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AP Human Geography Ch. 7 Vocab

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religion
defined by geographers Robert Stoddard and Carolyn Prorak in the book Georaphy in America as "a system of beliefs and practices that attempts to order life in terms of culturally perceived ultimate priorities"
secularism
the idea that ethical and moral standards should be formulated and adhered to for life on Earth, not to accommodate the prescriptions of a deity and promises of a comfortable afterlife. A secular state is the opposite of a theocracy
monotheistic religion
belief system in which one supreme being is revered as creator and arbiter of all that exists in the universe
polytheistic religion
belief system in which multiple deities are revered as creators and arbiters of all that exists in the universe
animistic religion
the beleif that inanimate objects, such as hills, trees, rocks, rivers, and other elements of the natural landscape, possess souls and can help or hinder human efforts on Earth
universalizing religion
a belief system that espouses the idea that there is one true religion that is universal in scope. Adherents of universalizing religious systems often believe that their religion represents universal truths, and in some cases great effort is undertaken in evangelism and missionary work
ethnic religion
a religion that is particular to one, culturally distinct, group of people. Unlike universalizing religions, adherents of ethnic religions do not actively seek converts through evangelism or missionary work
Hinduism
ove of the oldest religions in the modern world, dating back over 4000 years, and origination in the Indus River Valley of what is today part of Pakistan. Hinduism is unique among the world's religions in that it does not have a single founder, a single theology, or agreememt on its origins
caste system
the strict social segregation of people-specifically in India's Hindu society-on the basis of ancestry and occupation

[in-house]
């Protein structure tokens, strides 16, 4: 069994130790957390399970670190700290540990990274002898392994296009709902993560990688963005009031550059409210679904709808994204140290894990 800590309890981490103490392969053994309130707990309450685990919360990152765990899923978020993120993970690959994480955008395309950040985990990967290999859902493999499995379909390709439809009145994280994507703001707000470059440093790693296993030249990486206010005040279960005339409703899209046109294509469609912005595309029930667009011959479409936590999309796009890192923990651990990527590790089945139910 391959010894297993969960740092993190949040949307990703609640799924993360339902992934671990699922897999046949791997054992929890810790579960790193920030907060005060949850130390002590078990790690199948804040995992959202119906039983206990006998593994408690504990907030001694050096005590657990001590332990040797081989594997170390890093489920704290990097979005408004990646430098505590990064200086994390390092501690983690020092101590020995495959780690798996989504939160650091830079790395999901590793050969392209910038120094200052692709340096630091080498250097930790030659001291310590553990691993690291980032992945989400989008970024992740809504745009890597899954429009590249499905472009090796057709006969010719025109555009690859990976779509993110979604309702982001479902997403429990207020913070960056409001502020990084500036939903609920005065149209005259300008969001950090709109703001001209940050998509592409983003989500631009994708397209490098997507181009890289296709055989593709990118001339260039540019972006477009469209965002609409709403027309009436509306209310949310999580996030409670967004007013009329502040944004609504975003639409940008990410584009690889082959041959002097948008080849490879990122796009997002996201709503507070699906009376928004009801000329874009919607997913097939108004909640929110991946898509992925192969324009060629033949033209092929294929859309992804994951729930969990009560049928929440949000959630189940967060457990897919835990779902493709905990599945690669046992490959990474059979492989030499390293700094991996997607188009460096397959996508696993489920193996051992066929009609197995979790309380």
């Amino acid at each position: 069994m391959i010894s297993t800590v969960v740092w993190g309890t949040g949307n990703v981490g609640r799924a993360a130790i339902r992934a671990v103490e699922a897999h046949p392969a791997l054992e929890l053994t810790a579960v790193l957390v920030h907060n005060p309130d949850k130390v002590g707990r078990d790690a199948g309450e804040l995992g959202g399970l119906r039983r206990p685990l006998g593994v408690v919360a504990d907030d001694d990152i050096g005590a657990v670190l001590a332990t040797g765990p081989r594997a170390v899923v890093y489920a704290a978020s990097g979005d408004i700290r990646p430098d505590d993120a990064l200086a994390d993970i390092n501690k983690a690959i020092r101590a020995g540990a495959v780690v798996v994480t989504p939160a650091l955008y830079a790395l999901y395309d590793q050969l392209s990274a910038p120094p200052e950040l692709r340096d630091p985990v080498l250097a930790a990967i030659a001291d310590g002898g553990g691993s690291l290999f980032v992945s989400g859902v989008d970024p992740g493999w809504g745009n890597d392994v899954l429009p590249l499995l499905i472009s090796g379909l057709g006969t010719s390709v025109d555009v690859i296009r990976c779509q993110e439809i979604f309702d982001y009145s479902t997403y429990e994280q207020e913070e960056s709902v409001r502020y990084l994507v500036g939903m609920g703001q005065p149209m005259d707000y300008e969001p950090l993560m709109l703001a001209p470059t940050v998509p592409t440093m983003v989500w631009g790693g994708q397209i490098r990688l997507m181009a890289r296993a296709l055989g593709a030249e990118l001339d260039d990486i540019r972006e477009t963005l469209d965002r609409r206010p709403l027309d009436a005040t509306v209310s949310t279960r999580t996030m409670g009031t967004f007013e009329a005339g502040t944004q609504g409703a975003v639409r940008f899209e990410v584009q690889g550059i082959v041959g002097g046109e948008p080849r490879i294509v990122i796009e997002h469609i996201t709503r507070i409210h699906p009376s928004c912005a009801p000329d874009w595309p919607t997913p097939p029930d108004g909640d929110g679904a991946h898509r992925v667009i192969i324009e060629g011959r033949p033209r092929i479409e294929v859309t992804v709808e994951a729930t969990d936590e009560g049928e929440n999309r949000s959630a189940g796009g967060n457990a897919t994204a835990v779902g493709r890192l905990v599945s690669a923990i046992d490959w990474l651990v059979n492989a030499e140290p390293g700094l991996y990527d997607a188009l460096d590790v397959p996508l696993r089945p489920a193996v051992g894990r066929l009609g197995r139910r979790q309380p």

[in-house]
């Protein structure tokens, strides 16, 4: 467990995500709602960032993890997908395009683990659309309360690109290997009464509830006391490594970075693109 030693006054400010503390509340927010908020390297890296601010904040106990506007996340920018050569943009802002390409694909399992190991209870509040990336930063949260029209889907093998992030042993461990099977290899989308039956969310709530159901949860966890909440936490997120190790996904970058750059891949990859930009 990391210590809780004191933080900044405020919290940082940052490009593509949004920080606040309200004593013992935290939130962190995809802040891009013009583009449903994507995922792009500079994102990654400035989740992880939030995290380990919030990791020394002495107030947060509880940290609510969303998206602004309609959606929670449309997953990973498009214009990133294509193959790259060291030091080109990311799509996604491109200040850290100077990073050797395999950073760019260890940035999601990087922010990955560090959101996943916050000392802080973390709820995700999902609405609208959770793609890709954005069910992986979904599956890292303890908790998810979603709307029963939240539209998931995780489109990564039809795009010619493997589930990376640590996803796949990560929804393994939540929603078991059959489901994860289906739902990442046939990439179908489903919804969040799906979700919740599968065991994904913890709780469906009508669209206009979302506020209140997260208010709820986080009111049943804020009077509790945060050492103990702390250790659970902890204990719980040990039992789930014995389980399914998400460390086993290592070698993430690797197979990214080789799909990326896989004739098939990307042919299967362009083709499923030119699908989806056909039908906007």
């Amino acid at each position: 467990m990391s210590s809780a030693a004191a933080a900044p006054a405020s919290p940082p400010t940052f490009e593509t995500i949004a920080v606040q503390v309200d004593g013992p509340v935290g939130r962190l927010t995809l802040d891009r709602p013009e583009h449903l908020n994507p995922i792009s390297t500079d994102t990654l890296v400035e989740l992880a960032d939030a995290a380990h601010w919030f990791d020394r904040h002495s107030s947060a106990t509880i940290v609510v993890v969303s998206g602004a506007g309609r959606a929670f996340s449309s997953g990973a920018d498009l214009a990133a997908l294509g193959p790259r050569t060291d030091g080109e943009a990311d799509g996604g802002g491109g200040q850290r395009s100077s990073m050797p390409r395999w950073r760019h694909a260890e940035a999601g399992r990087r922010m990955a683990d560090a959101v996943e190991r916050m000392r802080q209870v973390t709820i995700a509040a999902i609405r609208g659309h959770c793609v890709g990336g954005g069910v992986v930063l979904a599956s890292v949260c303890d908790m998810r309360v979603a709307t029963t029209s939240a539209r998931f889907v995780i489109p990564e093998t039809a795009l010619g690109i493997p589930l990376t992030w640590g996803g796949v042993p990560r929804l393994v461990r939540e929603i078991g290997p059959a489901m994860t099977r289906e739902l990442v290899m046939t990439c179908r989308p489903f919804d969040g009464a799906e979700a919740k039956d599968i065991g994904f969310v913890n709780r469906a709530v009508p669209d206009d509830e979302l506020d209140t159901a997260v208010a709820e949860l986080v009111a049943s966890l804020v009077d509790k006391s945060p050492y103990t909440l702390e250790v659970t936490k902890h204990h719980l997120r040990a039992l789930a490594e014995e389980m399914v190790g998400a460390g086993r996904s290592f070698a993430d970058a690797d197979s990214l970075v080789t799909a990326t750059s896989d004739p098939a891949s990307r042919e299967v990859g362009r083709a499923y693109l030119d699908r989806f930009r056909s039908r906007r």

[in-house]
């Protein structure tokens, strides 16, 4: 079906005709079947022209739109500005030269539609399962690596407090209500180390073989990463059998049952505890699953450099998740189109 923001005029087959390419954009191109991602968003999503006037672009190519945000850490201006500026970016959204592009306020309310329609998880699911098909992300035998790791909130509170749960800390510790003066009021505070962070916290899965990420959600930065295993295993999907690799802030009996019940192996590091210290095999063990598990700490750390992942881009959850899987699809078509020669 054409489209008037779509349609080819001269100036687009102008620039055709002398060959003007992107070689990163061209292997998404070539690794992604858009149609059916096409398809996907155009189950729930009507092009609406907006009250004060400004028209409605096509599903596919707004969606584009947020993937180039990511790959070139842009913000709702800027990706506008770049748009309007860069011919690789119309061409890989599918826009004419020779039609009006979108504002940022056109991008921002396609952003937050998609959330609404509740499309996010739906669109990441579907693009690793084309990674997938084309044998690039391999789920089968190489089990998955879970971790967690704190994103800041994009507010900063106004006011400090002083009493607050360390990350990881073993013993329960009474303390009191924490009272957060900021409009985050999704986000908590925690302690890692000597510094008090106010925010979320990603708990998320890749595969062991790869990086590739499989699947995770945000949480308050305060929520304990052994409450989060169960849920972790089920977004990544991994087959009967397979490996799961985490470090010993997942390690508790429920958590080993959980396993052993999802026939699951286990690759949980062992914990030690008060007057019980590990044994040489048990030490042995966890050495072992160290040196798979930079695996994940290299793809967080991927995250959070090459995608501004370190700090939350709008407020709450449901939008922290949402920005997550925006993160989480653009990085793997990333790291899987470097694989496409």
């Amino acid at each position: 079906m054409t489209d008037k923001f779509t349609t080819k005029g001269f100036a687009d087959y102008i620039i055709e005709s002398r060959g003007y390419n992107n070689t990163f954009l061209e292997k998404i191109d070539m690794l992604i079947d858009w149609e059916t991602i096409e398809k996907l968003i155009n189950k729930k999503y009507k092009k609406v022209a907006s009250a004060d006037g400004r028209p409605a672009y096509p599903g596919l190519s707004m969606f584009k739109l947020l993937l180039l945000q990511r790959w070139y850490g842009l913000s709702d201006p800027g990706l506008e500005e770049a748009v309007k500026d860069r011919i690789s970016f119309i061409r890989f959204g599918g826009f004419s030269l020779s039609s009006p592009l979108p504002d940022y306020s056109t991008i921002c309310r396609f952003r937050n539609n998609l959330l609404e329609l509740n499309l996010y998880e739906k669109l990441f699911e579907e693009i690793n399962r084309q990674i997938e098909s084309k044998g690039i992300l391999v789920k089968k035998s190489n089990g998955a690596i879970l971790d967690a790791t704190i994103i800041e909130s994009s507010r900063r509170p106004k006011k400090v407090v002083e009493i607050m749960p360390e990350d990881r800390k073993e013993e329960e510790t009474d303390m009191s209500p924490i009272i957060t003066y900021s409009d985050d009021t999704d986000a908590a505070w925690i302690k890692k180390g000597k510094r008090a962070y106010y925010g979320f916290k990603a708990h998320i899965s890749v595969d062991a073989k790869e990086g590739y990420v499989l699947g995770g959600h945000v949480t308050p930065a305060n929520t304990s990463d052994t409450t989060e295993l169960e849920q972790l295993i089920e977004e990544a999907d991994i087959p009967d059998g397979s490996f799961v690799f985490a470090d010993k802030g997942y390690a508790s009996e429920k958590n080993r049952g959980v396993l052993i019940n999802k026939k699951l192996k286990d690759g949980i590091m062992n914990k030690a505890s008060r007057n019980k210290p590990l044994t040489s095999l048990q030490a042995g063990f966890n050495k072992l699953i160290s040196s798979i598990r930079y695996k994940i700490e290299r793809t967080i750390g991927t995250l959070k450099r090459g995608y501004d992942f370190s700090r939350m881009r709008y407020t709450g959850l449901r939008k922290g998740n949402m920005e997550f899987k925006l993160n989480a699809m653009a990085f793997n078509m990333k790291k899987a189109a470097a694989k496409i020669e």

Buddhism
religion founded in the sixth century BCE and characterized by the belief that enlightenment would come through knowledge, especially self-knowledge; elimination of greed, craving, and desire; complete honesty; and never hurting another person or animal. Buddhism splintered from Hinduism as a reaction to the strict social hierarchy maintained by Hinduism
Shintoism
religion located in Japan and related to Buddhism. Shintoism focuses particularly on nature and ancestor worship
Taoism
religion believed to have been founded by Lao-Tsu and based upon his book entitled "Tao-te-ching," or "Book of the Way." Lao-Tsu focused on the proper form of political rule and on the oneness of humanity and nature
Feng Shui
literally "wind water." The Chinese art and science of placement and orientation of tombs, dwellings, buildings, and cities. Structures and objects are positioned in an effort to channel flows of sheng-chi("life-breath") in favorable ways
Confucianism
a philosophy of ethics, education, and public service based on the writings of Confucius and traditionally thought of as one of the core elements of Chinese culture
Judaism
religion with its roots in the teachings of Abraham (from Ur), who is credited with uniting his people to worship only one god. According to Jewish teaching, Abraham and God have a covenant in which the Jews agree to worship only one God, and God agrees to protect his chosen people, the Jews
diaspora
from the Greek "to disperse," a term describing forceful or voluntary dispersal of a people from their homeland to a new place. Originally denoting the dispersal of Jews, it is increasingly applied to other population dispersals, such as the involuntary relocation of Black peoples during the slave trade or Chinese peoples outside of Mainland China, Taiwan and Hong Kong
Zionism
the movement to unite Jewish people of the diaspora and establish a nation homeland for them in the promised land
Christianity